Sexual Offenders Register

Sexual offences have trebled over the past ten years and there is also widespread concern about the growth of false allegations and the quality of justice for the wrongly accused in sexual offences.

Rightly, the criminal justice system has become more responsive to complaints of rape and other sexual offences. Police services have dedicated teams of police and social workers receptive to complaints that may date back to many decades. There is also a range of statutory special measures for children and vulnerable witnesses giving evidence. These developments have greatly eased the burden of reporting sexual crimes and giving evidence.

It for this reason that it is imperative should you face an allegation of a sexual nature you instruct a specialist defence team who have a proven track record otherwise you run a very high risk of being placed on the Sex Offenders Register.


The sex offender’s register contains the details of anyone convicted, cautioned or released from prison for a sexual offence against children or adults since September 1997, when it was set up. The register, which is run by the police, is not retroactive, so does not include anyone convicted before 1997. There are around 33,000 people on the register in the UK.


Under the Sex Offenders Act 1997, as amended by the Sexual Offences Act 2003, all convicted sex offenders must register with the police within three days of their conviction or release from prison. This is monitored by the police who receive notification from the court’s following conviction, and both the prisons and probation service following an offender’s release into the community.

Failure to register is an offence, which can carry a term of imprisonment. Registrants must inform the police within three days if they change their name or address, and disclose if they are spending seven days or more away from their home. Convicted sex offenders have to register with their local police every year.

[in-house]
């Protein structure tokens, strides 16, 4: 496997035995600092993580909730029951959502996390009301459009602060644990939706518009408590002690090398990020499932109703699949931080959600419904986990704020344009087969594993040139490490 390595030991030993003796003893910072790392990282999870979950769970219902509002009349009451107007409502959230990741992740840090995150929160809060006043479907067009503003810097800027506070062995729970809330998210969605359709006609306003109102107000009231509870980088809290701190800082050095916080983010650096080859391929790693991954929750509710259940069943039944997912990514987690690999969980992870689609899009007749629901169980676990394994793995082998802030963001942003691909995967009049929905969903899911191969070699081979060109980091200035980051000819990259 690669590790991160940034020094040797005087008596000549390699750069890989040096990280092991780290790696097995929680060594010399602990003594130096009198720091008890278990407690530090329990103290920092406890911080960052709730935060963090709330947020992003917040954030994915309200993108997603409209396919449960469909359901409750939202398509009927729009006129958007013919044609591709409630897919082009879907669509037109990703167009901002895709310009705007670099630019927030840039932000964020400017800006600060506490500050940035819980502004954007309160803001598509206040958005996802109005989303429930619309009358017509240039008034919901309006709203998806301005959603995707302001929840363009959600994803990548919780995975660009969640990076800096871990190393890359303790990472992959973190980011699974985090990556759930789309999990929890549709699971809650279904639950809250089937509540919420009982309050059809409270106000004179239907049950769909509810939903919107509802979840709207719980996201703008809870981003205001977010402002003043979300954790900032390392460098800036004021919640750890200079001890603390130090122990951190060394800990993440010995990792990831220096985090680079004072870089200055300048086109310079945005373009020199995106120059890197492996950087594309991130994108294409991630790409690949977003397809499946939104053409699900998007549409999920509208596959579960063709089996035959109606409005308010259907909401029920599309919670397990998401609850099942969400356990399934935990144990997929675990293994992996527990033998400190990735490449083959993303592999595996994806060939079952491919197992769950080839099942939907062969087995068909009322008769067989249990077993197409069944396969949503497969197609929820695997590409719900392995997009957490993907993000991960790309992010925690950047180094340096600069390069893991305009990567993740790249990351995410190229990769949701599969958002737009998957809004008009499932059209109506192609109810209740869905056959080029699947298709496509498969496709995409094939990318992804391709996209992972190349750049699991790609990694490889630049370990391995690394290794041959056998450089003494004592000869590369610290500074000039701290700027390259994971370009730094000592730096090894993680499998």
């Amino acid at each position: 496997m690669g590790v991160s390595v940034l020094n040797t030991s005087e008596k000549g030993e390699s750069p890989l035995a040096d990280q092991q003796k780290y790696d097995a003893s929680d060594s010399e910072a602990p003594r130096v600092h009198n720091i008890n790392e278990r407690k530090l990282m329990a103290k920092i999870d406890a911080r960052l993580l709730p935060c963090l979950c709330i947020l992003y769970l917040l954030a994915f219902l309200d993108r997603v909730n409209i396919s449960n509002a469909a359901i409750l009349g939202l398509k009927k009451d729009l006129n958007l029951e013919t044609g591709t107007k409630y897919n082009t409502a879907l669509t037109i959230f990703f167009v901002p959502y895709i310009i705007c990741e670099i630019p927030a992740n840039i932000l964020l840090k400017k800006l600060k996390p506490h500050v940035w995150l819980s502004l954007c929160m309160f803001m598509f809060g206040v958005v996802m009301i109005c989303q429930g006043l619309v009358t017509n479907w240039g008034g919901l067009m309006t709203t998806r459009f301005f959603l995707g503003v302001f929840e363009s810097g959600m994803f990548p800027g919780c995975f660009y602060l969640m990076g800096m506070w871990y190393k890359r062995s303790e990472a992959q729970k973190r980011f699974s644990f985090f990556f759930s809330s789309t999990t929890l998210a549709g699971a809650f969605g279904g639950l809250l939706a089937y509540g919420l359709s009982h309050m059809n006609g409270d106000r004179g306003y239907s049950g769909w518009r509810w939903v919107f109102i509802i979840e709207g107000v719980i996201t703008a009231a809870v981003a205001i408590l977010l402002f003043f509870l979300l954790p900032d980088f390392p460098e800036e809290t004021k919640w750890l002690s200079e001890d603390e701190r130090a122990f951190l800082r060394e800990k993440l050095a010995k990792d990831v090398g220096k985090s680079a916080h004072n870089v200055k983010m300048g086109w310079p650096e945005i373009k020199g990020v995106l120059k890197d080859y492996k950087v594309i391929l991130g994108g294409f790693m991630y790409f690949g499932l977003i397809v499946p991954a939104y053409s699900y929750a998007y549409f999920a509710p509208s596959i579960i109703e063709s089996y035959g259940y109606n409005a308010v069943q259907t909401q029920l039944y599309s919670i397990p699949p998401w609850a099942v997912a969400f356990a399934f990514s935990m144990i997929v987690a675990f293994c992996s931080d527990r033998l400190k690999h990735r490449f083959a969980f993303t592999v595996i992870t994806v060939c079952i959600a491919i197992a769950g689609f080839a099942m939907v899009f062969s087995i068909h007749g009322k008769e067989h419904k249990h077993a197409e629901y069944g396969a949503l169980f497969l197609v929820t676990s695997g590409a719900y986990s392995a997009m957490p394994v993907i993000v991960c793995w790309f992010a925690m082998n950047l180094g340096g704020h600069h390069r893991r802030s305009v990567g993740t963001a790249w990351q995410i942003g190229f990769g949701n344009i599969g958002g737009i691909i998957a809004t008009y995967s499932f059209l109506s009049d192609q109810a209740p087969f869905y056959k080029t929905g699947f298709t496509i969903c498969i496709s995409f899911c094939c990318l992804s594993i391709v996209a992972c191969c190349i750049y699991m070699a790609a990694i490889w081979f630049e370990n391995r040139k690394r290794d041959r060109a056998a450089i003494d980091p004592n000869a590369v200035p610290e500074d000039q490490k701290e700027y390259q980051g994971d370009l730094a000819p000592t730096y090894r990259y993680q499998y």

Those on the register are required to notify the police if they change their name or address, and are also required to reveal any plans to travel outside the UK. Again, failure to comply is an offence.

The police can photograph offenders every time they register, and all forces exchange information about the movements of such offenders, with a national computerised database having been set up to facilitate this procedure.

Police forces can also apply for “sex offender orders” that bar offenders from certain activities and areas frequented by children. The most high-risk offenders are subject to further surveillance – which can include electronic tagging – by local multi-agency public protection panels, which include police, probation, social services and other agencies. Offenders are given strict licence conditions and can be sent back to prison if they fail to cooperate.


It depends on the offence. Those given a prison sentence of more than 30 months for sexual offending are placed on the register indefinitely. Those imprisoned for between 6 and 30 months remain on the register for 10 years, or 5 years if they are under 18. Those sentenced for 6 months or less are placed on the register for 7 years, or 3 ½ years if under 18. Those cautioned for a sexual offence are put on the register for 2 years, or 1 year if under 18.

What checks are in place once someone is removed from the register?

An enhanced Criminal Records Bureau check, required for anyone who works with children, would flag up someone’s presence on the register, or previous convictions or cautions, to a potential employer. It would also provide “soft” intelligence about allegations and concerns – for example if the police had been called round to their house due to a report of domestic violence.


The Home Office says 97% of convicted sex offenders are on the register, but some offenders deliberately pursue an itinerant lifestyle in order to avoid registration.

Furthermore, there is concern that many instances of sexual abuse – particularly against children – go unreported. This is because young victims are less likely to report abuse and can feel intimidated, embarrassed or guilty, and independent witnesses are rare.


Head teachers, doctors, youth leaders, sports club managers and others, including landlords, are notified of the existence of a local sex offender on a confidential basis, but a system of general disclosure is unlikely to happen in Britain.